Bears in Merritt BC Canada
How to safely live with Bears in Merritt & throughout the Nicola Valley
Hope Mountain Black Bear Committee saves lost black bear cub named “Merritt”
Safely living with Bears in Merritt BC Canada brought to you with the help of Hope Mountain Black Bear Committee. Everyone can live in harmony with the Bears who share our habitat. This fall I was very fortunate to meet Lydia Koot and Cecilia Fraga from the Hope Mountain Black Bear Committee. Coincidentally, these two amazing women are volunteers who are passionate advocates for all wildlife. Recently they both traveled from Hope BC in the early morning hours to rescue a black bear cub we named “Merritt”. A very adorable cub who was running around on the Bench. Lost and motherless, this little cub probably wouldn’t of survived the winter.
“Bear awareness can save our Bears” Tania Stewart, eco blogger with Experience Nicola Valley
Bears in Merritt BC: How we can reduce human-bear conflicts in Merritt BC Canada.
Follow some simple steps from Hope Mountain black bear committee :
- Store garbage , including recycle bin in garage or a secure location.
- Only place garbage & recycle bins in the morning of pickup.
- Remove bird feeders during bear season. ( mid May-to mid November).
- Turn compost often. Don’t add any cooked food, dairy, or fish to compost.
- Keep pet food inside or in a bear resistant container.
- Pick ripe and fallen fruit daily. Remove unused fruit trees.
- Clean your barbecues after each use, cover and store if possible.
- Keep refrigerators & freezers inside.
- Use electric fencing to protect small live stock or fruit trees. Refer to local by-laws for restriction on electric fencing.
Important to realize “If you see a Bear”. Living with bears in Merritt BC. Hope Mountain Black Bear Committee. Lydia Koot.
- Stay calm, don’t panic.
- Don’t yell. Speak calmly to let bear know you are nearby.
- Never approach a bear and do not run from it.
- Back away slowly, moving in the direction you came from.
- Go indoors with your children and pets immediately.
- Warn others about the presence of bear.
- Once bear has left area, check your yard to make sure there are no attractions available such as fruit.
“Problem bears” do not naturally exist, they are created by humans who allow them access to food. Lydia Koot.
Importantly call the Conservation Officer Service.
If a bear is threatening please call the conservation officer service at 1-877-952-RAPP (7277) or your local police. The B.C. Conservation Officer Service (COS) is a public safety provider focused on natural resource law enforcement and human wildlife conflicts prevention and response. Our vision is to be a progressive and respected leader in environmental compliance and enforcement, shared stewardship and public safety.
Once conditioned to look for “Easy” food from humans the bear usually becomes a public safety hazard. It is the bear that pays for human mistakes with it’s life. Lydia Koot.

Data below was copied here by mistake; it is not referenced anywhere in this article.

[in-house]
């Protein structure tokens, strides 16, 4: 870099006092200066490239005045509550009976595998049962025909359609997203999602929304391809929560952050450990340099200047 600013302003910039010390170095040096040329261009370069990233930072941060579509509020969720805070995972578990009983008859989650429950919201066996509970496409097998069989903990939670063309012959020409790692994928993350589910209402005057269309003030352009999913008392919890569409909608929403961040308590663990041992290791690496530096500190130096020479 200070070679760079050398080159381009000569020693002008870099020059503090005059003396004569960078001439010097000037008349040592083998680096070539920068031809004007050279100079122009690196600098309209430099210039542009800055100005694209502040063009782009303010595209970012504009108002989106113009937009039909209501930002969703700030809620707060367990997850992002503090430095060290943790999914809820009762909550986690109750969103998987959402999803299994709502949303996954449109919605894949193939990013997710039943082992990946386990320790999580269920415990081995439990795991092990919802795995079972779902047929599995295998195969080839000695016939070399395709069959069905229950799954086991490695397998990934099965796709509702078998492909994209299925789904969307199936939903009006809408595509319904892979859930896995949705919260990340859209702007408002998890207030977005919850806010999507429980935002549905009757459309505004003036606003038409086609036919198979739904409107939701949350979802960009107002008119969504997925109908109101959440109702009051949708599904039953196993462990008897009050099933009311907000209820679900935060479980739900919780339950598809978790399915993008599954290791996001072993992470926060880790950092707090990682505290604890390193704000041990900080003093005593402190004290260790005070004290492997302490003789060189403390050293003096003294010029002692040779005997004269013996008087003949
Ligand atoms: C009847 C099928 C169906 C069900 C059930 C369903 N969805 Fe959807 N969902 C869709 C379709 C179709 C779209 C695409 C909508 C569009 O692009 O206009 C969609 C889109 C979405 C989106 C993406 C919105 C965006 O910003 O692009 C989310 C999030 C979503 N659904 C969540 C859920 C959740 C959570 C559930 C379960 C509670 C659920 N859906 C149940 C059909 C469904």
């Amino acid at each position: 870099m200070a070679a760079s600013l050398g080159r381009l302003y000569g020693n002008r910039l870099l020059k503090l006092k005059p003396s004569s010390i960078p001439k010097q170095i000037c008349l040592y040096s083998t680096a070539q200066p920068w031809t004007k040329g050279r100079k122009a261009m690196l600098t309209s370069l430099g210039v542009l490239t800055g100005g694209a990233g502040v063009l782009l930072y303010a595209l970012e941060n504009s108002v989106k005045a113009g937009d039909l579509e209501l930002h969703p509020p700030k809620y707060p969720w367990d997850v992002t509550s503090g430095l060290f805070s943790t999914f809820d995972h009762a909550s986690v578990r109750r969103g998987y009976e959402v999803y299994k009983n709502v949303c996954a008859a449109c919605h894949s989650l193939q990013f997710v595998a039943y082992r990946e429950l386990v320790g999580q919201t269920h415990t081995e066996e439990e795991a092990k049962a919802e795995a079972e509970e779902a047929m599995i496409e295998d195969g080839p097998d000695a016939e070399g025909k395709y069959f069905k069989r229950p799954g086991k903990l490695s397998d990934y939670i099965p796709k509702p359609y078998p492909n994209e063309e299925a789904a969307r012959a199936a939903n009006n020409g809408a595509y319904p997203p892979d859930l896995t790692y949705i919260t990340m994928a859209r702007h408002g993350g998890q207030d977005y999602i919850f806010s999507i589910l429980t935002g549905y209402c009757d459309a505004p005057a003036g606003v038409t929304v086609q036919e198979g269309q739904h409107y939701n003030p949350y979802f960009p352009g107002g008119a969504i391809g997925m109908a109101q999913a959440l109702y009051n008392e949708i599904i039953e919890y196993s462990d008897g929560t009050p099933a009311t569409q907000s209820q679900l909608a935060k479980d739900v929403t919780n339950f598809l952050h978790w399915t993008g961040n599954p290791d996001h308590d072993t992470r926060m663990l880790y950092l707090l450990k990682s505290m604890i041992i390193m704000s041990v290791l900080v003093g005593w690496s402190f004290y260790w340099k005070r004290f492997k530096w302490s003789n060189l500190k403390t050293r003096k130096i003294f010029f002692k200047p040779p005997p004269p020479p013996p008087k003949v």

Whether you are camping, biking, hiking or just enjoying the out-doors. Respect all wildlife and how your footprint impacts your environment. Seeing a bear in its natural habitat can be amazing. A memorable experience. Above all avoid encounters by making noise, let wildlife hear you. Never hike alone, and always be alert. Look for signs of bears, such as claw marks on trees, scat (fresh that is), logs ripped apart and overturned rocks.
Remember: In B.C. it is an offence to feed or leave attractants available to dangerous wildlife. Lydia Koot.
Another key point.
Although a bear cub may look adorable and cute. They are wild and even though small could do a lot of damage if provoked. Importantly to call conservation officer or local police to deal with bear. Additionally knowing “Black Bear” facts. Hope Mountain Black Bear Committee.
- Black bears have variations of colors from black, brown, blonde and cinnamon.
- Have good eyesight.
- Sense of smell is 10x stronger than a bloodhound.
- Will stand on their back legs to better identify what is in front of them.
- Can run faster than you, and change direction quickly.
- Are strong swimmers.
- Are highly curious and intelligent.
“If I don’t like my neighbour, I cannot go to the RCMP and tell them, ‘Look, could you please take that neighbour away because I don’t like him,’ ” said Koot. “Well, that’s the same with wildlife. We live in wildlife country, so we cannot just go and shoot any animals that happen to walk to town, or go and build a wall around it.” Lydia Koot.
Everyone can live in harmony with the Bears who share our habitat. With some education provided from Hope Mountain Black Bear Committee we can learn to live safely with bears. Firstly, be “Bear” aware and understand “Bear” necessities and “Facts”. Then take the simple steps to prevent “Bears” becoming public safety hazards so they do not pay with their lives because of our ignorance.
A brochure provided by Lydia Kootof Hope Mountain Black Bear Committee helped me understand how to be better “Bear Aware”.
The work provided by the Hope Mountain Black Bear Committee is possible with the financial support provided by:
- Hope Chamber of Commerce
- Remax Realty, Hope
- Royal Le Page Realty
- Samuel Isaak, Chilliwack
- Envision Financial, Hope Branch
- Hope Mountain Centre
- Erica Press
For more information go to: www.hopemountain.org.
Or contact Lydia Koot at 604-860-4558. email@example.com